If the cause of the main engine damage is shown to be the suitability or quality of the compliant LSFO itself – perhaps due to a particular blend of fuel or any additional properties that are harmful (eg high content of catalytic fines) – and there are no aggravating factors (see below), responsibility is likely to rest with charterers (much in the same way that an off-spec or contaminated bunkers claim would do).
However, there are still grey areas. For example, it may still be necessary to carry out a factual and technical enquiry into whether the vessel’s main engine (including her fuel system) was in a satisfactory state to receive, store and burn the fuel in the first place (eg calling into the fitness and/or seaworthiness of the main engine dependent on the circumstances).
In addition, if the cause of the damage was due to comingling and/or compatibility between stems of fuel supplied, then this is likely to call into question the fuel management procedure on board the vessel, and responsibility for this could rest with ship owners. As to whether the vessel would be off-hire in these circumstances, this will depend on the terms of the particular off-hire provision in question, and will need to be approached on a case by case basis.
It is probably true to say, however, that main burden will be on (time) charterers to displace the presumption that the fuel they supplied caused the damage.
Can Shipowners Refuse To Burn New Blends?
As regards to whether shipowners could legitimately refuse to burn new (untested) blends and hybrid compliant fuels, this will, again, depend on the terms of the charter party. For example, where a specific type/specification/grade of fuel has been prescribed (eg if it is possible that the parties could agree that only MGO is to be supplied), this may be possible. However, if there is no such qualification and charterers are simply obliged to provide ‘compliant’ LSFO (without specifying a particular grade or specification), then as long as the LSFO was of the required sulphur content and was of sound quality, ship owners would not be able to refuse a charterers’ order to burn this.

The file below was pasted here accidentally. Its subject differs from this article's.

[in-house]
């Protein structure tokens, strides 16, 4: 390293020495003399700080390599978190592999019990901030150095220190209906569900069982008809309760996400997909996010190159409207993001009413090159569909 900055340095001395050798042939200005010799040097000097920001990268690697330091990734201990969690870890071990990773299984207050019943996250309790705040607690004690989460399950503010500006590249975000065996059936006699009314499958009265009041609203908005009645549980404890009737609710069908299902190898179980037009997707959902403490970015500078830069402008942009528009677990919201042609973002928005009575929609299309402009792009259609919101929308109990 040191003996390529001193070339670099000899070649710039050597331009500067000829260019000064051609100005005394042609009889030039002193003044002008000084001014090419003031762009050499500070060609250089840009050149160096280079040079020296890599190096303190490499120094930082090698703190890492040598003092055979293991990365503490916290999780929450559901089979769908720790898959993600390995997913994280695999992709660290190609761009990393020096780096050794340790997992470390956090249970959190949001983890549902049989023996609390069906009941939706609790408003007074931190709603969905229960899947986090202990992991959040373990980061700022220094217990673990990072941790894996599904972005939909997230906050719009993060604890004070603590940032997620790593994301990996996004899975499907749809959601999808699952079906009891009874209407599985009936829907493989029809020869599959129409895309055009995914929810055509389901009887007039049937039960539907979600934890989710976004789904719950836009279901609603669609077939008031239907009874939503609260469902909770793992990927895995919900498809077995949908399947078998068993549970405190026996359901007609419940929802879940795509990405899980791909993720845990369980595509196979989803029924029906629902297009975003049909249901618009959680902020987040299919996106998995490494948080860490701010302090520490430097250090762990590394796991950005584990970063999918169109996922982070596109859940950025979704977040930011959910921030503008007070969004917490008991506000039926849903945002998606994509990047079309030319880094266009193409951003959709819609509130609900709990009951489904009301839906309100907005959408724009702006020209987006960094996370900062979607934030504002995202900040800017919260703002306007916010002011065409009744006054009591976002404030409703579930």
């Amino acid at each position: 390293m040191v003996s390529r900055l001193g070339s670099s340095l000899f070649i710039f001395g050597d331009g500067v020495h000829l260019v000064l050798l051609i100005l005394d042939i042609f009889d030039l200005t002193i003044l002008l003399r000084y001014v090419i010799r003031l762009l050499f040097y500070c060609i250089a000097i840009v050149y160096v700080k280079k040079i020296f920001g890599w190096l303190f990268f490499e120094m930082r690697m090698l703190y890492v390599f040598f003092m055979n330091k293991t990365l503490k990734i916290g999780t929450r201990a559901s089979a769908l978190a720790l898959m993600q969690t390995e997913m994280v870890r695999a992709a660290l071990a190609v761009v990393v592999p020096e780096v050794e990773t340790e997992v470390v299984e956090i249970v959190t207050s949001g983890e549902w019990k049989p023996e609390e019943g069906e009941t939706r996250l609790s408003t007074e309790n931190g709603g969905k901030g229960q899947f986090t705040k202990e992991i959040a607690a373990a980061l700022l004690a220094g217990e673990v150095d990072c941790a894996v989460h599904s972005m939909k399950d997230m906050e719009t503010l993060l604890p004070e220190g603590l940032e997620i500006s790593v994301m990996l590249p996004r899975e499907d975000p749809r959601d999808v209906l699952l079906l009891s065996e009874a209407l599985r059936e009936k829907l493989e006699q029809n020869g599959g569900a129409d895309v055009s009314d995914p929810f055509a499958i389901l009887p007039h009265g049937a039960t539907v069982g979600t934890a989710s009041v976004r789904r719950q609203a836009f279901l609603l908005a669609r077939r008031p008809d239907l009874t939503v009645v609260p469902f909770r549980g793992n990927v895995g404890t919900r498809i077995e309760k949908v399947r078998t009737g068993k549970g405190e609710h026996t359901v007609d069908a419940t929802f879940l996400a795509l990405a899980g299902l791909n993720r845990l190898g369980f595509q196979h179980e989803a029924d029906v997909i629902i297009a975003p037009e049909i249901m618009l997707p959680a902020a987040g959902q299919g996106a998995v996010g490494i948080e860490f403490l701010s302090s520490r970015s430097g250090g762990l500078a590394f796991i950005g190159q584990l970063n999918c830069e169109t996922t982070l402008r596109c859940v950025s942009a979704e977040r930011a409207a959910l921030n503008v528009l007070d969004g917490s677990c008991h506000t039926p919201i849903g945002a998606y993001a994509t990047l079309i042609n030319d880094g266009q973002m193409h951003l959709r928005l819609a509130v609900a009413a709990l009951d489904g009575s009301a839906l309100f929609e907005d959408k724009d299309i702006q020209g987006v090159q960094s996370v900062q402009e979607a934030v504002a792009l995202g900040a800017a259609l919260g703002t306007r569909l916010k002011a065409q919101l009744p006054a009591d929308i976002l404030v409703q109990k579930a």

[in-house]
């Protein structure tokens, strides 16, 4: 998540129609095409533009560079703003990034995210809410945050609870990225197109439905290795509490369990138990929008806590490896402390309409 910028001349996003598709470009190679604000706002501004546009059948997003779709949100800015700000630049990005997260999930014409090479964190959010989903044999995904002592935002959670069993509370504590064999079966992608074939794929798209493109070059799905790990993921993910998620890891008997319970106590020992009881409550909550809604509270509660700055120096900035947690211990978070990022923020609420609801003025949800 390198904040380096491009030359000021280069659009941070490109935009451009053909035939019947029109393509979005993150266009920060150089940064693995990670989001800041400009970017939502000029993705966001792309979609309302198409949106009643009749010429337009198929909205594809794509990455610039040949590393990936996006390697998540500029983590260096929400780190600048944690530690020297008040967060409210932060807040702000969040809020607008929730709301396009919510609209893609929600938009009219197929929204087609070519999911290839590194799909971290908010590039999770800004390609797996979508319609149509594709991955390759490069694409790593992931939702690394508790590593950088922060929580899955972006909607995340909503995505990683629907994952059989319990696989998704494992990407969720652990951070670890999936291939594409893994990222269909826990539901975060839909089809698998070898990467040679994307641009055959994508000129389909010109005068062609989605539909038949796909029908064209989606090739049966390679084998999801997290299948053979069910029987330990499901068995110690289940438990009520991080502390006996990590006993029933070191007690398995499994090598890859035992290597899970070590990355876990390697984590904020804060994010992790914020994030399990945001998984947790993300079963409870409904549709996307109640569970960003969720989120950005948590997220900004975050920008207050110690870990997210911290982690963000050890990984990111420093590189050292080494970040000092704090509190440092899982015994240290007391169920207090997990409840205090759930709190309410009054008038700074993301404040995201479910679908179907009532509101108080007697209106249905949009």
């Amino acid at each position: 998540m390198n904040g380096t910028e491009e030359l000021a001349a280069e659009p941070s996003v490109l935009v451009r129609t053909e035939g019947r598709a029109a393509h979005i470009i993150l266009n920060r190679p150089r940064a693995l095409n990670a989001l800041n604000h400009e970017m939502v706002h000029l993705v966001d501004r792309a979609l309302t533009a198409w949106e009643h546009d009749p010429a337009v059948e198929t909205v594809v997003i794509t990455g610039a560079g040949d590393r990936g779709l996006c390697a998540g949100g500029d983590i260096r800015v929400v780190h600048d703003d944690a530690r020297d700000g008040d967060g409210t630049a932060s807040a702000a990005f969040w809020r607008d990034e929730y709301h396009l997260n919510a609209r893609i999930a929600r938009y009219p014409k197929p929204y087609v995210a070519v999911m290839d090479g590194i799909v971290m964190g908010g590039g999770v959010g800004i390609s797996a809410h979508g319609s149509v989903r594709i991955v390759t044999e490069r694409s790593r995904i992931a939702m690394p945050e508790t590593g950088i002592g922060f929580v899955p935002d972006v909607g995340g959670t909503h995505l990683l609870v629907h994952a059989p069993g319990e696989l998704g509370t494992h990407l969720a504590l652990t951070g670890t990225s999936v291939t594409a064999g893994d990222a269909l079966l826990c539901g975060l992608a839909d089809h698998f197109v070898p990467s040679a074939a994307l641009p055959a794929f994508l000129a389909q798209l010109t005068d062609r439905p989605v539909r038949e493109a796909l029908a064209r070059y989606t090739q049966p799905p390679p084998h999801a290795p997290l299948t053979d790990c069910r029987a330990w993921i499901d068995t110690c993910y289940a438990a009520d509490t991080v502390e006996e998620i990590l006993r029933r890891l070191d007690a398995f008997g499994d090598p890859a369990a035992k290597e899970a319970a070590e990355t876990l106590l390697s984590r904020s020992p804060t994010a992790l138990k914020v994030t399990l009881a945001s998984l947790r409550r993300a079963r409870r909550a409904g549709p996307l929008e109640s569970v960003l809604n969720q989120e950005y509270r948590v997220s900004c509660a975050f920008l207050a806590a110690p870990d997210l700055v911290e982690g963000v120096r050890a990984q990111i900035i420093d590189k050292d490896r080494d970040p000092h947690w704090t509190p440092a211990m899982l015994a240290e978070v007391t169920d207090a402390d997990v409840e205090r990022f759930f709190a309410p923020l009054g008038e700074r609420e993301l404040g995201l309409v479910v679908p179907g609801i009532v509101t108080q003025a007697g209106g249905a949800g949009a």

In case of Unavailability of compliant LSFO in post-2020?
In the event of unavailability of compliant LSFO, shipowners are required to document and evidence all steps taken to achieve compliance (eg source compliant fuel) (Regulation 126.96.36.199). This requires the vessel to inform its flag state (Regulation 18.2.4) and to complete a Fuel Oil Non-Availability Report (FONAR).
Regulation 18.2.2 provides that, ‘ships should not be required to deviate or unduly delay the voyage in order to achieve compliance’. It is suggested that ship owners must only take on the minimum quantity of non-compliant HSFO.
However, whilst this regulation could, potentially, act as mitigating circumstances, it is not an exception to compliance. It is submitted that neither that nor the completion of a FONAR will constitute a ‘get out of jail free card’.
This is because the vessel will be de facto in breach of MARPOL Annex VI and, whilst port state control ‘shall take into account all relevant circumstances and the evidence presented to determine the appropriate action to take’ (Regulation 18.2.3), the risk is that, with no uniform approach to enforcement and fines, a shipowner will be exposing himself to considerable risk. The reasonable deviation may, therefore, be prudent to avoid unwanted consequences which, at this stage, cannot be predicted.
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Source: Standard Club